Washington: Amid his ongoing legal battle against Twitter, Tesla CEO Elon Musk teased a potential social media site of his own as a competitor for Twitter.
While responding to a question from one of his followers, Musk dropped a cryptic tweet, hinting at a potential new social media platform 'X.com'. On Tuesday, a social media user asked the billionaire tech tycoon whether he had given any thought to creating his own social platform.
Musk, who is quite active on Twitter, noticed the question and responded by just writing "X.com".
X.com used to be the domain name of a startup Musk founded two decades ago, which he later merged with financial services company PayPal.
In fact, last week, Musk talked about the website during Tesla's annual shareholder meeting last week as well.
"I do sort of have a grander vision for what I thought X Corporation could have been back in the day. It's a pretty grand vision and of course that could be started from scratch but I think Twitter would accelerate that by three to five years," Musk had reportedly said.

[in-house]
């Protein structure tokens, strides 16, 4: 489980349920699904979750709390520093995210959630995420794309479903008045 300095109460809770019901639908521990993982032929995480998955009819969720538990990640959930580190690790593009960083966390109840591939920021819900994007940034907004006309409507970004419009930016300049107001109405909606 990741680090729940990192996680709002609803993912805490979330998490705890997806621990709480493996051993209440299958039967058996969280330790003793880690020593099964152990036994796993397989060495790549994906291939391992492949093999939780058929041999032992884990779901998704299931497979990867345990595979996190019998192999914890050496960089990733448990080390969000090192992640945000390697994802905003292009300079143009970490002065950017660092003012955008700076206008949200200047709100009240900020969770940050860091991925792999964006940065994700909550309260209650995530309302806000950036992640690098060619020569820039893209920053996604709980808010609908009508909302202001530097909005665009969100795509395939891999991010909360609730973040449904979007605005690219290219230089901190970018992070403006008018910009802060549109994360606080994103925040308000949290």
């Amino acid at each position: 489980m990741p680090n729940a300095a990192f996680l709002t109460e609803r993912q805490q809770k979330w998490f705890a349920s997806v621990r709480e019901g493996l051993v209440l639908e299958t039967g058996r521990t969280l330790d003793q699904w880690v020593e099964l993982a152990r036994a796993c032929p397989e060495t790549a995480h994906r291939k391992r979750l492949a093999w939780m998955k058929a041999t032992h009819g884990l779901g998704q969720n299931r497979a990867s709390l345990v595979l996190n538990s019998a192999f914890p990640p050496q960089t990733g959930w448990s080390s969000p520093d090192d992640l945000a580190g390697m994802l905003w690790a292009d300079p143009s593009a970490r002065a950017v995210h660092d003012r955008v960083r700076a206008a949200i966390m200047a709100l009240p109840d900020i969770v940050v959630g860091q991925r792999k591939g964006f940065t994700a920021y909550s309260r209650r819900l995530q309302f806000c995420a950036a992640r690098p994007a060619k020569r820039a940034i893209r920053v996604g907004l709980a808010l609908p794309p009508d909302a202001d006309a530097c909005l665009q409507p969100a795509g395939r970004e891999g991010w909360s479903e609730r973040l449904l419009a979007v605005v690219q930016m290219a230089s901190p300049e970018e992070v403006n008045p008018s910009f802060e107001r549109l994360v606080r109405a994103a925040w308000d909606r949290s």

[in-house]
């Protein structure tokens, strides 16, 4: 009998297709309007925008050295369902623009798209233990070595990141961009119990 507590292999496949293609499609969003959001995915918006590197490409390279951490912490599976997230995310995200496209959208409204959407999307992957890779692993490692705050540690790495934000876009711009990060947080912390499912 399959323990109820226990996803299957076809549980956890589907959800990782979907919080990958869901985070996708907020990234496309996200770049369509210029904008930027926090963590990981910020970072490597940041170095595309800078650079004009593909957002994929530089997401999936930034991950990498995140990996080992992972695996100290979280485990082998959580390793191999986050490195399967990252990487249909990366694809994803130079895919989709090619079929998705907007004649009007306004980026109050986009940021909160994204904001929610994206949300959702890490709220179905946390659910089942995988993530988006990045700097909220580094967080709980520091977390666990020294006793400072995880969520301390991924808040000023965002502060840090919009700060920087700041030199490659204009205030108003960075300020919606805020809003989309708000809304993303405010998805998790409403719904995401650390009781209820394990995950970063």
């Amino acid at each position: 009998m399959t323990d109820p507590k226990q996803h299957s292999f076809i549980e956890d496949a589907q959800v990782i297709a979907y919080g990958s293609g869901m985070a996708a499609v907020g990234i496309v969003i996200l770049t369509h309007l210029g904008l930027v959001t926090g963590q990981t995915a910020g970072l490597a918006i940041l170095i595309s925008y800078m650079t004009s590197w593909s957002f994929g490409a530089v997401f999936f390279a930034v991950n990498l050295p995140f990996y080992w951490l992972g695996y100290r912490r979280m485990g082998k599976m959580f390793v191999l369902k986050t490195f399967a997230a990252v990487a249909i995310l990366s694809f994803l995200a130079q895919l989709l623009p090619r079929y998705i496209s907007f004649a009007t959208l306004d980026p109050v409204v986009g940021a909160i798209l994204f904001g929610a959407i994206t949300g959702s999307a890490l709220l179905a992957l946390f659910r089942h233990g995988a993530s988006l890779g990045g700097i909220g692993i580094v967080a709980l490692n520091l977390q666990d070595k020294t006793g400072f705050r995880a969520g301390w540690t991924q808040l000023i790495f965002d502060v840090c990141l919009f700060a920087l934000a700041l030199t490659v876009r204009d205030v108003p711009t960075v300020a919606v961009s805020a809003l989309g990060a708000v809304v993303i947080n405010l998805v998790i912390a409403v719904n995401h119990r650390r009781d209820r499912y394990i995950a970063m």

The tweet comes at a time when Musk is involved in a high-stakes legal battle with Twitter. '
Twitter recently sued Musk after he decided to back out of the USD 44 billion takeover deal. In April, Musk reached an acquisition agreement with Twitter at USD 54.20 per share in a transaction valued at approximately USD 44 billion.
However, Musk put the deal on hold in May to allow his team to review the veracity of Twitter's claim that less than 5 per cent of accounts on the platform are bots or spam.
Back in June, Musk had openly accused the microblogging website of breaching the merger agreement and threatened to walk away and call off the acquisition of the social media company for not providing the data he has requested on spam and fake accounts.
Musk alleged that Twitter is "actively resisting and thwarting his information rights" as outlined by the deal, CNN reported, citing the letter he sent to Twitter's head of legal, policy and trust, Vijaya Gadde.
Musk demanded that Twitter turn over information about its testing methodologies to support its claims that bots and fake accounts constitute less than 5 per cent of the platform's active user base, a figure the company has consistently stated for years in boilerplate public disclosures.